Foraging in the Grapevines + A Recipe for Poached Eggs & Mâche

One thing I love about life in the countryside is that there's always something new to be foraged. Each season brings its own timely treasures and, by the time you feel like you don't know what else to do with your baskets of walnuts or mushrooms, there's something new to be on the lookout for.

Full disclosure: winter is not my favorite season. I've never enjoyed the cold and while I recognize the importance of winter and I know that everything that grows depends on these colder months in order to do so, it's a time of year that I have a hard time with.

Maybe I should try harder, maybe I should get over the fact that I really hate wearing layers of winter clothes,  maybe my feelings will change next year- but for now all I know is that during these months of the year it is really hard for me to get excited about getting out in the cold. 

 But now that I live in the countryside, it's easier for me to get out into nature. And that's how I'm discovering that winter is different when you're outside. Like, really outside- not walking from the metro to a coffee date, but like in the out-of-doors, like no doors in sight- just trees and leaves and greens and browns. If I can get it together to put on those dreaded layers- my doubled up socks, laced up boots, jacket, scarf, and wool hat and get outside, I realize the december landscape is worth exploring. 

One thing that makes winter worth it to me is wild mâche. Mâche, or Lamb's Lettuce, is a delicate bright green bunch of baby leaves that grows in freshly tilled soil. In the winter, when the earth around the grapevines has been worked to give the plants some space to breathe, wild mâche fills in the cracks, peeking through mounds of dirt.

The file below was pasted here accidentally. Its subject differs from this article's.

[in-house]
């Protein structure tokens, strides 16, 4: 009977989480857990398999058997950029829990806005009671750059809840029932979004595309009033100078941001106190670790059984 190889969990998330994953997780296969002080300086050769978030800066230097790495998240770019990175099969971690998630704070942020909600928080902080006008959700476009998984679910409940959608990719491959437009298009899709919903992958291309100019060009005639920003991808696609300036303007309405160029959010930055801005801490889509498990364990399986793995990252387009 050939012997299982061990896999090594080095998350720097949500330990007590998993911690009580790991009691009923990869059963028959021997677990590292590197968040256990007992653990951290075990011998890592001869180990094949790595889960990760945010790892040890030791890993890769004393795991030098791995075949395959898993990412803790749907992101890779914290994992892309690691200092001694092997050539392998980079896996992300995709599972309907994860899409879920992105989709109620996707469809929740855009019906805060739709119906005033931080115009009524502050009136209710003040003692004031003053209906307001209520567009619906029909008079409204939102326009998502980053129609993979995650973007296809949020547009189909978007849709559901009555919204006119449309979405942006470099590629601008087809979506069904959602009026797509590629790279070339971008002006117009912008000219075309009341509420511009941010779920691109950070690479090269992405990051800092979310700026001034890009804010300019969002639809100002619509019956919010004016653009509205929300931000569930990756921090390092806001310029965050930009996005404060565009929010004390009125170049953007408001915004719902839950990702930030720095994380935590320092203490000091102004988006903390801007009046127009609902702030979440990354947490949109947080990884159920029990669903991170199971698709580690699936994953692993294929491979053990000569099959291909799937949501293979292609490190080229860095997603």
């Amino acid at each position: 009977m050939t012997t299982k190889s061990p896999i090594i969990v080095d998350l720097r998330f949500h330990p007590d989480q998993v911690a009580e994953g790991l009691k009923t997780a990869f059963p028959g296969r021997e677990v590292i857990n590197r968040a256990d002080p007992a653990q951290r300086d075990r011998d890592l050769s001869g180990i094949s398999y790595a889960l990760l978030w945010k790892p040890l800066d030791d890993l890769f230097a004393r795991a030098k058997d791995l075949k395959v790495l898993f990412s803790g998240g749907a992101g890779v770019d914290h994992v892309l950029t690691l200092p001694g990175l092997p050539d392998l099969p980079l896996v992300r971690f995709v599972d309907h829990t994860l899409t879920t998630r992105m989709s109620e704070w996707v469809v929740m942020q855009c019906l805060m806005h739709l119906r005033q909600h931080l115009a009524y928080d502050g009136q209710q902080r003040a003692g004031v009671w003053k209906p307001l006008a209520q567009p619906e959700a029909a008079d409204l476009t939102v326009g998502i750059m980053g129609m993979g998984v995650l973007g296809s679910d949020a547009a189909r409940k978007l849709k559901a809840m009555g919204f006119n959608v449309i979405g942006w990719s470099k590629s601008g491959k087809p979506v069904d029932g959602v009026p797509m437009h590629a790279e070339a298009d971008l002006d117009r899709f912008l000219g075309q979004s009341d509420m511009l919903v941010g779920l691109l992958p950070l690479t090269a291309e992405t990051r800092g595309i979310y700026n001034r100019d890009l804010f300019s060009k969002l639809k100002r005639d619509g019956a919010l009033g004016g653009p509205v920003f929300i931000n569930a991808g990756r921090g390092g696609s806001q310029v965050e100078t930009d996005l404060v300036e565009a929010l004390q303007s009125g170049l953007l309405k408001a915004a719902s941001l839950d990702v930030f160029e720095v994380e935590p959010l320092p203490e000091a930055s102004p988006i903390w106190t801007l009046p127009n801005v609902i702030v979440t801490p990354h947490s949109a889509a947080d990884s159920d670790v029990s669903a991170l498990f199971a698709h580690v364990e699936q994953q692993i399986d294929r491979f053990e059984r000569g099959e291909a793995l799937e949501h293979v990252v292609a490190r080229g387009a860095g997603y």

Foraging for mâche is like foraging for anything- at first you think you'll never be able to spot it among all the life and richness of a happy vineyard floor. But then you see one, and then two or more bunches of this cheery wild lettuce and all of the sudden you can't stop seeing it.

You get hooked, working against the clock that is run by a swiftly setting sun, digging your fingers into the earth, extracting the small sturdy mâche by its roots, adding it to your list of things that make winter worth getting out of bed for. 

Poached Eggs on Mâche

serves 2


2-3 handfuls of fresh mâche

2 eggs

For the Vinaigrette:

2 tablespoons red wine vinegar

1 shallot, finely chopped

Salt and Fresh Ground Pepper

1/2 cup olive oil


Soak mâche in a bowl of cold water, emptying repeatedly until the water runs clear and mâche is clean. Spin dry and set aside. In a small bowl, combine vinegar, shallots, a dash of salt and a turn fresh ground pepper. Slowly whisk in olive oil in a steady stream. Toss clean mâche in vinaigrette and serve in equal parts on two plates. 

To make poached eggs, bring a medium sized pot of salted water to a light boil. Once you have a steady, low boil crack open your egg and let it slide down the side of the pot into the water (if the pot is big enough you can do both at the same time). Let cook, untouched, for three minutes then remove with a slotted spoon. Place on top of the mâche and top with salt and fresh ground pepper. Serve with bread or toast (goat cheese makes a great toast topping to go with this dish). Serve immediately.